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Book Review

Cherishing God’s Storied Book

If you’ve scoured the bookshelves of a second-hand store, you’ve likely come across a sizable collection of Bibles.

 

Shelved not far from the forgettable bestsellers of three summers ago, these neglected Bibles can look all too ordinary. But this modest appearance belies the incredible reality of what the Bible is, the supernatural message that the Bible reveals, and the amazing story of how this book came to us.

 

It is the story of how we got the Bible that John Meade and Peter Gurry recount in their excellent volume Scribes and Scripture. It’s probably not a tale that many of us have heard. As they point out, we tend to think that the Bible was given similarly to how the Ten Commandments were handed down at Mount Sinai: whole and complete.

 

Hasn’t the Bible always looked the way it does today: faux leather cover, index in the front, concordance in the back, sixty-six books in all, and in readable English? No, the familiar Holy Bible on your nightstand is the grand culmination of labours that have stretched back thousands of years, labours that have involved tens of thousands of scholars, scribes, copyists, translators, publishers, and even synodical representatives.

 

But what about divine inspiration? Didn’t God himself miraculously “breathe out” these words through his prophets and apostles so that by them we could be equipped for every work? We stand on our confession of the Bible’s full inspiration. But that doesn’t mean God ended his involvement in Scripture at that moment in the first century when the last inspired author finally lay down his pen. In his wise providence, God has also preserved his Word, superintending the careful collection of manuscripts, their replication and translation. And all of this work stands (almost invisibly) behind the wide array of ESVs or NIVs on Amazon from which you can choose today.

 

Occupied in the task were many thousands of people. Meade and Gurry tell the story of armies of ancient and medieval copyists devoted to writing out the Scriptures by hand—line by line, column after column—until they finished a complete Bible, and then began again. They tell the story of church synods and councils, where there was broad (but not unanimous) agreement about what books had been inspired by God and should be received as holy Scripture. They tell the story of Bible translators who laboured long and sometimes at great personal danger to give the masses a Bible they could read in their own tongue.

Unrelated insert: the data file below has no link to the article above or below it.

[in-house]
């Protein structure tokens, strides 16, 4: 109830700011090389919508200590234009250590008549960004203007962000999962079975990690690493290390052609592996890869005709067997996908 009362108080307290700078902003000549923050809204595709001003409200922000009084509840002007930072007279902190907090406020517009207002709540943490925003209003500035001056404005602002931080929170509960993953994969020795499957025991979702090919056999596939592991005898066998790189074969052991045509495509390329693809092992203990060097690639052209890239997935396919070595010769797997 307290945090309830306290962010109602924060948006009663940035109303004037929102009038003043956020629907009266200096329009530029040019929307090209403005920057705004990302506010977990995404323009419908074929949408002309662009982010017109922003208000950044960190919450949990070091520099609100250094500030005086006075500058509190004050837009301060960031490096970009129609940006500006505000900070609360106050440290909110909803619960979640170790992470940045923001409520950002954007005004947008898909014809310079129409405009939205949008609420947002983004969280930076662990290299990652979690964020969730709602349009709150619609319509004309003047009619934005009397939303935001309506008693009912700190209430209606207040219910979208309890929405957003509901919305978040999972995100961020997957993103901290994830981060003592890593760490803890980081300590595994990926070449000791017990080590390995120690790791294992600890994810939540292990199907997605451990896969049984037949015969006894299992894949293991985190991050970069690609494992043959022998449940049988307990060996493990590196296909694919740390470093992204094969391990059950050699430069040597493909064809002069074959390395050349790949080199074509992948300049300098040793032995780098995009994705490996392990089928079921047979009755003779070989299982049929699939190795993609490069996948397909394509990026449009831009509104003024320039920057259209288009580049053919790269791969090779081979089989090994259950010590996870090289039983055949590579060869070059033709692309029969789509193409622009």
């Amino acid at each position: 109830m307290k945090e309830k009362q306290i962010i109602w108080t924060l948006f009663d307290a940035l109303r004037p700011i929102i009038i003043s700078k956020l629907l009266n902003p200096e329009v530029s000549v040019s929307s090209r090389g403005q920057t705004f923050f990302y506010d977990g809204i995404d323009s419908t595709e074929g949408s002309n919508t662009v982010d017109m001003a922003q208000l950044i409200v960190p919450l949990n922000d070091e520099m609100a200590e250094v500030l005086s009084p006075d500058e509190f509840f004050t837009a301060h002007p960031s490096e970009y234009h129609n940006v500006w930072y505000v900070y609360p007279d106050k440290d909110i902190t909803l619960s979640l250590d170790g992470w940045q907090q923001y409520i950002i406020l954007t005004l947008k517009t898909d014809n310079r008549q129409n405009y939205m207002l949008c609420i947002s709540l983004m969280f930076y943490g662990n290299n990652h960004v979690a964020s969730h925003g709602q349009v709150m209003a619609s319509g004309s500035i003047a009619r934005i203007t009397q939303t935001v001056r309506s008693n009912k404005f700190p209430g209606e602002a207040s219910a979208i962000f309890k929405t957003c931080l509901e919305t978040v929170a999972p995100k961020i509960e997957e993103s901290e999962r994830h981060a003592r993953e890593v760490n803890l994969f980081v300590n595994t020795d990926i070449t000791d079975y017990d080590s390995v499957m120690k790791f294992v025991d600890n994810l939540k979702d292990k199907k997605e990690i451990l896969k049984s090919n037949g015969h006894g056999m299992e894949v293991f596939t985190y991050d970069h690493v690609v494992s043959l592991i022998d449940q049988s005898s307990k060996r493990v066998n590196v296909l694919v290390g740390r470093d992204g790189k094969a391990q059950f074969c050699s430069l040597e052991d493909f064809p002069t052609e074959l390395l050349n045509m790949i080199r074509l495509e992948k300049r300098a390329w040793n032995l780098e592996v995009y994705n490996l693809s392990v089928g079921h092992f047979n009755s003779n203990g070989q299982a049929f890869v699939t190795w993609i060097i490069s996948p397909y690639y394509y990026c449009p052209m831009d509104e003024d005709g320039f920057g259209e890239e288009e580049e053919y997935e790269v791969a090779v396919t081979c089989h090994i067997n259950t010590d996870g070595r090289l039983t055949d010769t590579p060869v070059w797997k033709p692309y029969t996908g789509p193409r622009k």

The Bible’s history is long and unquestionably colourful. So I’ll leave it to you to read how (and why) it’s only in the last two hundred years that most English Bibles stopped including the Apocryphal books. Or to learn what’s behind the puzzling little footnotes in your Bible that say something like, “Some manuscripts have…; other manuscripts read…”  You’ll also hear about the persistence of certain historical myths, like how the Bible was collated by a pagan Roman emperor, or how the early church suppressed some accounts of Jesus’s life.

 

It’s far from a flawless history. Meade and Gurry tell how some copyists of Scripture were more careless than others: changing words, forgetting words. Some translators were too literal to be understood, others not literal enough. The status of some Bible books was hotly contested. But God was directing these things too.

 

After this fascinating account of such a storied book, Meade and Gurry end with an apt question: Do you love this Word of God? I’m confident that your love for the Bible will actually grow through reading its history. Next time you hold an ordinary-looking Bible in your hands, ponder the miraculous story of how it came to us. Marvel at the Lord’s goodness and faithfulness across the centuries—opening the mouths of prophets and apostles, guiding the hands of scribes and scholars, blessing the work of translators and publishers—so that today we get to read his living words.

 

Scribes and Scripture: The Amazing Story of How We Got the Bible

by John D. Meade and Peter J. Gurry

Crossway, 2022

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